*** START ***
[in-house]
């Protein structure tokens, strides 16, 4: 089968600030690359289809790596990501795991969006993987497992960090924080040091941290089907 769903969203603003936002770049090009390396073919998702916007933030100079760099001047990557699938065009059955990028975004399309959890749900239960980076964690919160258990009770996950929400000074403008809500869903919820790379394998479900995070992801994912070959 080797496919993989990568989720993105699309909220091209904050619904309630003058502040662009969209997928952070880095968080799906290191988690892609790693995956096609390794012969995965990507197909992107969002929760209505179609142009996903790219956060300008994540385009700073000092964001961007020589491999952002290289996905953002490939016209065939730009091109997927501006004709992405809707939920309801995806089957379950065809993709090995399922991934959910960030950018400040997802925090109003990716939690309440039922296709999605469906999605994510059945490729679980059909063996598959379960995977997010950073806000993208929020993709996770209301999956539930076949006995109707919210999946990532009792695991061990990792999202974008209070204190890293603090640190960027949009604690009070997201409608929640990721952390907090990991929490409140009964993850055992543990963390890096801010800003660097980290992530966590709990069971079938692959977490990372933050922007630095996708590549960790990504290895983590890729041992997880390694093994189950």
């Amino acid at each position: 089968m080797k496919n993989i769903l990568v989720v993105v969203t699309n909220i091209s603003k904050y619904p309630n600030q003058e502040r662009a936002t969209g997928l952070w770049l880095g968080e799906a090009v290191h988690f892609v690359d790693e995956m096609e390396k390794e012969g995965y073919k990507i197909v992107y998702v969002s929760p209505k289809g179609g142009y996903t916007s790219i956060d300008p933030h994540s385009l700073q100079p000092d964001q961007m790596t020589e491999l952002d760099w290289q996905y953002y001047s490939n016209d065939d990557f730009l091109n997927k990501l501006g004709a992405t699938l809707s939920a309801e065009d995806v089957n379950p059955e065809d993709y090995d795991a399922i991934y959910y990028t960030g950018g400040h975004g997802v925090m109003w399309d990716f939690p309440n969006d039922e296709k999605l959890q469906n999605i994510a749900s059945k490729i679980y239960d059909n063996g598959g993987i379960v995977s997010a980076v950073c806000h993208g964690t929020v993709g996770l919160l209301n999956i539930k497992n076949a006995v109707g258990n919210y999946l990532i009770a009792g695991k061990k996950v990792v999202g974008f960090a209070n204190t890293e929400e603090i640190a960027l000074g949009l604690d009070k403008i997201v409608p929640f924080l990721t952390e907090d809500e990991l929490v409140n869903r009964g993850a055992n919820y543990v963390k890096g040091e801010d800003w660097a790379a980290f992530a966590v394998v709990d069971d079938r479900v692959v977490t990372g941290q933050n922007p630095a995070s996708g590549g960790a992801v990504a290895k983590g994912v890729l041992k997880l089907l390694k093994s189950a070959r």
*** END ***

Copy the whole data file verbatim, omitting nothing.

[in-house]
């Protein structure tokens, strides 16, 4: 089968600030690359289809790596990501795991969006993987497992960090924080040091941290089907 769903969203603003936002770049090009390396073919998702916007933030100079760099001047990557699938065009059955990028975004399309959890749900239960980076964690919160258990009770996950929400000074403008809500869903919820790379394998479900995070992801994912070959 080797496919993989990568989720993105699309909220091209904050619904309630003058502040662009969209997928952070880095968080799906290191988690892609790693995956096609390794012969995965990507197909992107969002929760209505179609142009996903790219956060300008994540385009700073000092964001961007020589491999952002290289996905953002490939016209065939730009091109997927501006004709992405809707939920309801995806089957379950065809993709090995399922991934959910960030950018400040997802925090109003990716939690309440039922296709999605469906999605994510059945490729679980059909063996598959379960995977997010950073806000993208929020993709996770209301999956539930076949006995109707919210999946990532009792695991061990990792999202974008209070204190890293603090640190960027949009604690009070997201409608929640990721952390907090990991929490409140009964993850055992543990963390890096801010800003660097980290992530966590709990069971079938692959977490990372933050922007630095996708590549960790990504290895983590890729041992997880390694093994189950």
């Amino acid at each position: 089968m080797k496919n993989i769903l990568v989720v993105v969203t699309n909220i091209s603003k904050y619904p309630n600030q003058e502040r662009a936002t969209g997928l952070w770049l880095g968080e799906a090009v290191h988690f892609v690359d790693e995956m096609e390396k390794e012969g995965y073919k990507i197909v992107y998702v969002s929760p209505k289809g179609g142009y996903t916007s790219i956060d300008p933030h994540s385009l700073q100079p000092d964001q961007m790596t020589e491999l952002d760099w290289q996905y953002y001047s490939n016209d065939d990557f730009l091109n997927k990501l501006g004709a992405t699938l809707s939920a309801e065009d995806v089957n379950p059955e065809d993709y090995d795991a399922i991934y959910y990028t960030g950018g400040h975004g997802v925090m109003w399309d990716f939690p309440n969006d039922e296709k999605l959890q469906n999605i994510a749900s059945k490729i679980y239960d059909n063996g598959g993987i379960v995977s997010a980076v950073c806000h993208g964690t929020v993709g996770l919160l209301n999956i539930k497992n076949a006995v109707g258990n919210y999946l990532i009770a009792g695991k061990k996950v990792v999202g974008f960090a209070n204190t890293e929400e603090i640190a960027l000074g949009l604690d009070k403008i997201v409608p929640f924080l990721t952390e907090d809500e990991l929490v409140n869903r009964g993850a055992n919820y543990v963390k890096g040091e801010d800003w660097a790379a980290f992530a966590v394998v709990d069971d079938r479900v692959v977490t990372g941290q933050n922007p630095a995070s996708g590549g960790a992801v990504a290895k983590g994912v890729l041992k997880l089907l390694k093994s189950a070959r």